11. Don't go down this Rabbit Hole unless you wish to see a superb film that treats a sad topic with unflinching honesty. Don't go down this Rabbit Hole unless you believe that tragedy's grief, when transmuted through art's protective lens, can feel liberating, even joyful in its painful truths.
  12. The one thing Sid and Nancy could not be convicted of was compromise and Cox has created a film true to that part of their spirit, but he has created something much more, a send-up and critique of the kind of cautionary celebrity biography exemplified by Lady Sings the Blues. [31 Oct 1986, p.D1]
    • The Globe and Mail (Toronto)
  13. Scorsese and Schrader have made a courageous film that people of all religions or no religion should be able to watch with identical fascination. [10 Aug 1988. pg. C.4]
    • The Globe and Mail (Toronto)
    • 67 Metascore
    • 88 Critic Score
    The film is just shy of being overstylized by Bhargava's habit of deftly bringing our attention back to the family and their subtle mannerisms amid the chaotic activity around them. The always wonderful Seema Biswas co-stars as the business man's calm sister-in-law.
  14. It does what it desires to do - it suspensefully squeezes the sweat out of the pores - but the salty stench it leaves behind in the persona of Annie Wilkes is a residue that transcends its intentions. [30 Nov 1990]
    • The Globe and Mail (Toronto)
  15. Ghoulishness and innocence walk hand-in-hand in Tim Burton's Corpse Bride, a movie that digs into Hollywood's past to resurrect the antique art of stop-motion animation and create a fabulous bauble of a movie.
  16. The Shrek franchise is alive and well -- Model 2 is zippier, sleeker, with ever-improving graphics, vast commercial potential and the same sly ability to reach out and hook the whole family.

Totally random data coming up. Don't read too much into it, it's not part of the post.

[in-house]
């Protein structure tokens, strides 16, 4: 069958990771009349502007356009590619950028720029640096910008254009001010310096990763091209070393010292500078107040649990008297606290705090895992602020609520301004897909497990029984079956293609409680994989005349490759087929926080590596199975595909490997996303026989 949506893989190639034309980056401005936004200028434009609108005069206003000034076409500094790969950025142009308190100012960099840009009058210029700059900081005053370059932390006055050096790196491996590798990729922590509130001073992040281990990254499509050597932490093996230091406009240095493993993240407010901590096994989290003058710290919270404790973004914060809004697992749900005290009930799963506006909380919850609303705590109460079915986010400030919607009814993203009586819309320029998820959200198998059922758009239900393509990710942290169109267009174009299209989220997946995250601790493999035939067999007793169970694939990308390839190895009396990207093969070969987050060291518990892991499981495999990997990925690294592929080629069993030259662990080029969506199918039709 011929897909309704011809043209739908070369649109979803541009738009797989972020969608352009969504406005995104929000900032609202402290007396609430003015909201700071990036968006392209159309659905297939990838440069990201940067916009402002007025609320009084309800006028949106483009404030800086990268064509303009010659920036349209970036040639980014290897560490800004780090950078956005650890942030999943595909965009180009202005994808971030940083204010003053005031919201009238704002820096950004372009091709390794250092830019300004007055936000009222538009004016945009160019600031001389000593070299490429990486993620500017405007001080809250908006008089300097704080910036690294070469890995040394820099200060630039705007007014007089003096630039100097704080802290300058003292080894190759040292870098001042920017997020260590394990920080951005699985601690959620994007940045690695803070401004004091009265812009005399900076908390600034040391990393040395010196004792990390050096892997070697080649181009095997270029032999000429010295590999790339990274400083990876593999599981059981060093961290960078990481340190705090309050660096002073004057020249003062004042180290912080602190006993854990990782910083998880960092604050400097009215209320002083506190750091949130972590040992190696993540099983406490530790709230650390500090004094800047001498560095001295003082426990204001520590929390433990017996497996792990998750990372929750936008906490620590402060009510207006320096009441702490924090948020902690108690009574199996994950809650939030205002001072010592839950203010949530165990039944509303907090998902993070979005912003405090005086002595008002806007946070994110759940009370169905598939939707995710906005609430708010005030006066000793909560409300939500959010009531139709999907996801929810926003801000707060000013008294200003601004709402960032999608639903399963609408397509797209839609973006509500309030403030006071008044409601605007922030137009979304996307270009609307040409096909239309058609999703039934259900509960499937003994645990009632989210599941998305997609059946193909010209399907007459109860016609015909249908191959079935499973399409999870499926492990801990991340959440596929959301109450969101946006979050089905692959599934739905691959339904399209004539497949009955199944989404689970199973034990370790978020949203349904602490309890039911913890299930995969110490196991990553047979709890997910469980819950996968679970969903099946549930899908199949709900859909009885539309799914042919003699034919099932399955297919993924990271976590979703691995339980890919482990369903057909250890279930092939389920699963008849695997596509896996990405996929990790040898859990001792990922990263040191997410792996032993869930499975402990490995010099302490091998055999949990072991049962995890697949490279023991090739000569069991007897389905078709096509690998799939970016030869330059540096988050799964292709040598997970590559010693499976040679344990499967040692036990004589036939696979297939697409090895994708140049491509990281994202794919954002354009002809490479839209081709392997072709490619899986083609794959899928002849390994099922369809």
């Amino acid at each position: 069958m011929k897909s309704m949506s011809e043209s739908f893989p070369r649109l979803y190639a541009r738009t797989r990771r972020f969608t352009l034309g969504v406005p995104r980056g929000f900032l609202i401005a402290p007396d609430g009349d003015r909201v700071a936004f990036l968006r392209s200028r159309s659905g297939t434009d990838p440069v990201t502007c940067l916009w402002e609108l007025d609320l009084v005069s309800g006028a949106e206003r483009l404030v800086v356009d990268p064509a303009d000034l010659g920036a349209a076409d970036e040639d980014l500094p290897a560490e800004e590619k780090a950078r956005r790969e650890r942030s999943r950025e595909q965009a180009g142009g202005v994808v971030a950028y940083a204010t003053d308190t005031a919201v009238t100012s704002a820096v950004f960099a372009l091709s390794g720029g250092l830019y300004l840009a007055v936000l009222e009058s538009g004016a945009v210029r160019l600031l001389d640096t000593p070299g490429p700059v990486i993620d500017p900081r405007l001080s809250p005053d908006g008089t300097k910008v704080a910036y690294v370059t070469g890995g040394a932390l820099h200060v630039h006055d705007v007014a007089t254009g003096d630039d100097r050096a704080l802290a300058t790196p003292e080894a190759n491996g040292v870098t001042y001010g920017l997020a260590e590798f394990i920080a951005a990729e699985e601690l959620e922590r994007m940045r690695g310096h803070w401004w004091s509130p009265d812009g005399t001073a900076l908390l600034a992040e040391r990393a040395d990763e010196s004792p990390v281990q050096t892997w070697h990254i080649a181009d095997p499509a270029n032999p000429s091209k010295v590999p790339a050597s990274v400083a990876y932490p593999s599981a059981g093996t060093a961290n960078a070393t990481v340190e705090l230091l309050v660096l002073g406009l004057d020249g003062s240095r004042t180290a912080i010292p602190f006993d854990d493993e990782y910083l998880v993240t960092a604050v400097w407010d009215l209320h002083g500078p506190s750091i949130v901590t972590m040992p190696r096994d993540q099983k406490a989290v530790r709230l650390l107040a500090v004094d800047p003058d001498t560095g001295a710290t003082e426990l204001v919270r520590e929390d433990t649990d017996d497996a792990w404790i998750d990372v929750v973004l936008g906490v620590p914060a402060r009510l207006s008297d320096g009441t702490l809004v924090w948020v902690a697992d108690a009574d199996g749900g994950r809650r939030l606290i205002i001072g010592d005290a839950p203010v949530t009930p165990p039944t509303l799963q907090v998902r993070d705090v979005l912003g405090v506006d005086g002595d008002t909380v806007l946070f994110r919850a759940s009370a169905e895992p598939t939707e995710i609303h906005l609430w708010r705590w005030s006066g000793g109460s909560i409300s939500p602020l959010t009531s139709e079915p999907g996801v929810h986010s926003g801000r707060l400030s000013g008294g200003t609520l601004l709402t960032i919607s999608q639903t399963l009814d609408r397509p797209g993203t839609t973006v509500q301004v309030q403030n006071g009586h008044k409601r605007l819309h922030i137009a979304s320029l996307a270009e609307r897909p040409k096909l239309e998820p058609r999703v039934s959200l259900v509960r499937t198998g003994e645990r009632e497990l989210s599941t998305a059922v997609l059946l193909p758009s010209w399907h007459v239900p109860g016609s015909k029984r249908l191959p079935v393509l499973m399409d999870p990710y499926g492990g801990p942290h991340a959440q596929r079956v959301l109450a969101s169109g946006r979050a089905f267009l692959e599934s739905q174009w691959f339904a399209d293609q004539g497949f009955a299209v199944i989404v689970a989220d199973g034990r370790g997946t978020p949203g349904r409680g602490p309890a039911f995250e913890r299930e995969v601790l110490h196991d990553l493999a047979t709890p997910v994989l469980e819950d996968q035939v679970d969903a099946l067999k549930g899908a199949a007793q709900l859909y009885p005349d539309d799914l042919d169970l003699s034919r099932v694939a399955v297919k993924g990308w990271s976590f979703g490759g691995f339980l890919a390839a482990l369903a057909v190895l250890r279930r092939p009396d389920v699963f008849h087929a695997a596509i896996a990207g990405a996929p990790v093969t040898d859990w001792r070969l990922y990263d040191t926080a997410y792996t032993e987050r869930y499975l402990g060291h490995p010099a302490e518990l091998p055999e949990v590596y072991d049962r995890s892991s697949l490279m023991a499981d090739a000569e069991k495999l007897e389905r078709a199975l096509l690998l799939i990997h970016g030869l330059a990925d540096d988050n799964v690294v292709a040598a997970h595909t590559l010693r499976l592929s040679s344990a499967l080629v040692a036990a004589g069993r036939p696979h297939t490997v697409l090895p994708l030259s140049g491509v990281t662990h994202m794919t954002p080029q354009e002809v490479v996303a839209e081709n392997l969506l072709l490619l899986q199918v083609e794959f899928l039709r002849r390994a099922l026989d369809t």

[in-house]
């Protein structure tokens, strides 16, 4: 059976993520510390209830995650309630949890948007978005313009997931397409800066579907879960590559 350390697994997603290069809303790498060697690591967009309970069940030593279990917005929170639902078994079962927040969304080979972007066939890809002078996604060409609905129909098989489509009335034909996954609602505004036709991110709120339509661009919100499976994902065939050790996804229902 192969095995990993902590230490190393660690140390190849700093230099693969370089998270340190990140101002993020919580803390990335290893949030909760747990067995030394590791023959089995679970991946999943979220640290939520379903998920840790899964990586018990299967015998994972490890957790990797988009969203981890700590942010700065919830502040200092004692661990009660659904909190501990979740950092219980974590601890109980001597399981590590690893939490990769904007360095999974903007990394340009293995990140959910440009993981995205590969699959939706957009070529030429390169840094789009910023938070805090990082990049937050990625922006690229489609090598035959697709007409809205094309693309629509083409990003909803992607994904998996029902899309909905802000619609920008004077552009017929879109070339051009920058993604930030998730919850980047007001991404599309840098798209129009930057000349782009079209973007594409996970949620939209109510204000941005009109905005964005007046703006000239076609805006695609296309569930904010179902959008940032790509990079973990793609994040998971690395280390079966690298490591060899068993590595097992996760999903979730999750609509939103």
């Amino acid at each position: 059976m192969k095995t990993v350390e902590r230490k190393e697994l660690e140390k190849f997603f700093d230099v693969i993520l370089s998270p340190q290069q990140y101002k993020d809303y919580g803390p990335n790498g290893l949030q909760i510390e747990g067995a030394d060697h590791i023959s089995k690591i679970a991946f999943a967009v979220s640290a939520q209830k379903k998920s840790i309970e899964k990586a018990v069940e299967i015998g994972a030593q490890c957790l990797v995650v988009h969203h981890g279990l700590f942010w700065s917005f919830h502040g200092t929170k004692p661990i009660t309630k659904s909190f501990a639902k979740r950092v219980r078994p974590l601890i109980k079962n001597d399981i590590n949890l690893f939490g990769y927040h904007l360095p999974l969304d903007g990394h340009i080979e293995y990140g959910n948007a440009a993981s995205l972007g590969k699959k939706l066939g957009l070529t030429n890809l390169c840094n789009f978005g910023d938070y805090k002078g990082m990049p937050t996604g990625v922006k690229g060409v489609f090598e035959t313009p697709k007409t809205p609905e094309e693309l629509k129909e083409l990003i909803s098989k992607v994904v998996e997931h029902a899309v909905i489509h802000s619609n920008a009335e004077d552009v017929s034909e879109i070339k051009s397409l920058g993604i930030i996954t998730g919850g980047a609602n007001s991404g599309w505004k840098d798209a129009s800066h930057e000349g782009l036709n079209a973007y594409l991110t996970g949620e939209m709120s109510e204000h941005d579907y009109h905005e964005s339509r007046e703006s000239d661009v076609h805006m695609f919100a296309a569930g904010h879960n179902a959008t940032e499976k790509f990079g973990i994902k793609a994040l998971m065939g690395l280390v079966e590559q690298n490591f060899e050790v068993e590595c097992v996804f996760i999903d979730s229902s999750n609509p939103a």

• 60 Metascore
    • 88 Critic Score
    It may be a meandering road trip movie about a group of emotive performers who fancy themselves therapists, but Magic Mike XXL is an ingenious revelation of a film.
  17. Polanski's view of life is like that of Greek tragedy, with the same cold comfort that tragedy implies; from the larger perspective which art gives us, we know even horrors eventually pass.
  18. Before that marvel of human engineering - China's Three Gorges Dam - completes its legacy of human upheaval, there are vanishing sights to be seen.
  19. The film is surprisingly timely: Today's fierce, revitalized misogyny makes the 1970s male chauvinism droll and quaint in comparison.
  20. Hawking is as much a phenomenon as the phenomena he explores. Knowing that, A Brief History Of Time has the deceptive simplicity of an elegant equation - it merely sets up the parallels and permits us to wonder, gazing upon the heavens above and the mysteries within. [28 Aug 1992]
    • The Globe and Mail (Toronto)
  21. Yet the most striking, shaking moment in Annihilation has nothing to do with Area X or the perverted flora and fauna within it. Rather, it's when the film's spare score is interrupted by the folksy strains of Crosby, Stills & Nash's Helplessly Hoping.
  22. The film takes its cue from the widow, neither sermonizing or even villainizing, content to serve quietly as an admirable exercise in restraint and a moving example of the grace under pressure that is the essence of courage.